Man of the Match: With most teams Saturday playing a second game over four nights, lots of games lacked a little pop. Count this one among them. So, in a match without much to talk about other than a lot of cramping and a controversial goal line sequence, one amazing stop from Matt Reis is enough to earn the Revolution goalkeeper a Man of the Match. His stop on Jacob Peterson’s first-half header was fabulous stuff. Besides, he finished the match with a gash on his forehead, the result of a Kei Kamara elbow; that’s got to count for something, too.
Packaged for take-away:
- Jacob Peterson started as Kansas City made its initial midfield adjustment after Roger Espinoza’s departure for the London Olympics.
- New England’s look was a little different, too, as Benny Feilhaber played further back in midfield, alongside Shalrie Joseph in a 4-2-3-1.
- Bobby Convey got back into the starting lineup for SKC; like most other teams, Sporting KC played three nights ago. Lined up left in SKC’s 4-3-3, he didn’t have much to say about the match.
- The visitors were the aggressors early, as Joseph and Feilhaber were better through the middle. The relatively constant pressure paid off in the 15th minute when …
- Ryan Guy connected cleanly with a Lee Nguyen corner kick, one driven with sure authority. Guy’s powerful header went right at SKC goalkeeper Jimmy Nielsen, who was able to beat it away. Or was he? If that ball wasn’t all the in the goal, it was frightfully close.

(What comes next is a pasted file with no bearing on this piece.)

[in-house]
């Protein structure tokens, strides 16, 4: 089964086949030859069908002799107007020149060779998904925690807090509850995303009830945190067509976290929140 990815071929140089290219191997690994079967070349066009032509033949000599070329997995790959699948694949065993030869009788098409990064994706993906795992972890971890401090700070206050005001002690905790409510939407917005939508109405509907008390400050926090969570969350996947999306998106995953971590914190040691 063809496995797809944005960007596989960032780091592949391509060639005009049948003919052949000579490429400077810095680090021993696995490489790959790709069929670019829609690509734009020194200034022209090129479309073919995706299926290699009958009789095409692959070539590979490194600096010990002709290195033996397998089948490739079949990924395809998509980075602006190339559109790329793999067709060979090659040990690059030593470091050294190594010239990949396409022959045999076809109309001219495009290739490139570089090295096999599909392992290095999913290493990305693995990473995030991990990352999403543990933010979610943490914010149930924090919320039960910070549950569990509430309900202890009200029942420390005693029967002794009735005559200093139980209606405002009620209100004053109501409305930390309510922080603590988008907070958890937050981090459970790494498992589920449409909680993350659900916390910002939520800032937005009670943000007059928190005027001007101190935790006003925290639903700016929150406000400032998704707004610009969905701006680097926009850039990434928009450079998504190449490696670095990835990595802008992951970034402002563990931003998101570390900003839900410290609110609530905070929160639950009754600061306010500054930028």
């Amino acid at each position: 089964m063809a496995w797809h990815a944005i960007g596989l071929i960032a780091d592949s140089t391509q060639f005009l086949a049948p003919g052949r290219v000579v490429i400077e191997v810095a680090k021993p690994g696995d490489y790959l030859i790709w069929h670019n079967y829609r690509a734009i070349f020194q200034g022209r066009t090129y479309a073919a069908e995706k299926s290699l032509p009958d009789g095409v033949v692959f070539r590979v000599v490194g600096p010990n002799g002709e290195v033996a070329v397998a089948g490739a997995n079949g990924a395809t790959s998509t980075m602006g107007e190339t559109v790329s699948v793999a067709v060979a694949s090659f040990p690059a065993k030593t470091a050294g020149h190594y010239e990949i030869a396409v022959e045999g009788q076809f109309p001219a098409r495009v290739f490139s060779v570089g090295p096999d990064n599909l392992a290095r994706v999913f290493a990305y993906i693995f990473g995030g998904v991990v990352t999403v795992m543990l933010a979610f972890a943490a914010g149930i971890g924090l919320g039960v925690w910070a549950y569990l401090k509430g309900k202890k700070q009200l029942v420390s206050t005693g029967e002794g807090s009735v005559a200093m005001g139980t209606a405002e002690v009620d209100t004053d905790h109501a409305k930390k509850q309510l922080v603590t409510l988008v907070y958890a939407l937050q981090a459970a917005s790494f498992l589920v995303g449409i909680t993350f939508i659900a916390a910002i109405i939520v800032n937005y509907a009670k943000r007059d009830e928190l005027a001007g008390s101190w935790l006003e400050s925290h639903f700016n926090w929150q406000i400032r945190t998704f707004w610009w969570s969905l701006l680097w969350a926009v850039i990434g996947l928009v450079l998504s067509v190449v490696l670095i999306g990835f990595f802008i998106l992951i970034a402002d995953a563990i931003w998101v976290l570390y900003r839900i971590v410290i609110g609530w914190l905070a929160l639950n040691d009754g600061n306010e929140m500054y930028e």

- If I ranked MLS referees, Jason Anno would probably be bottom. He allowed way too much in the first half; too many tactical fouls, too many rough fouls, too many semi-rough fouls that came and went without so much as a word directed to the offender. Things could have really gotten out of hand, except that …
- After the break, Anno called a different game, issuing three yellow cards in the second half’s first 20 minutes. Some players and fans may not have understood (the TV commentators from New England, either), but sometimes a referee can’t afford to “let ’em play.” Yes, players struggle with the consistency, but when the game gets rough it’s better to err toward player safety and toward keeping control of a match.
- After a strong first half, Joseph looked plum out of gas. In and out of the lineup this year, he doesn’t appear to be match-fit.
- With Joseph losing influence, with Nguyen and Feilhaber taking their lumps and slowing down as a result, Graham Zusi adjusted his positioning. Zusi moved further ahead, confident that Paolo Nagamura could hold the midfield as a solo screener. So New England moved its lines further back and Kansas City was in firm control after the break.
- Zusi in July just isn’t what he was in April and May, when SKC was clobbering teams in the midfield. That’s helps explain a bunch of possession and half-chances, but not many clear-cup opportunities for the home team.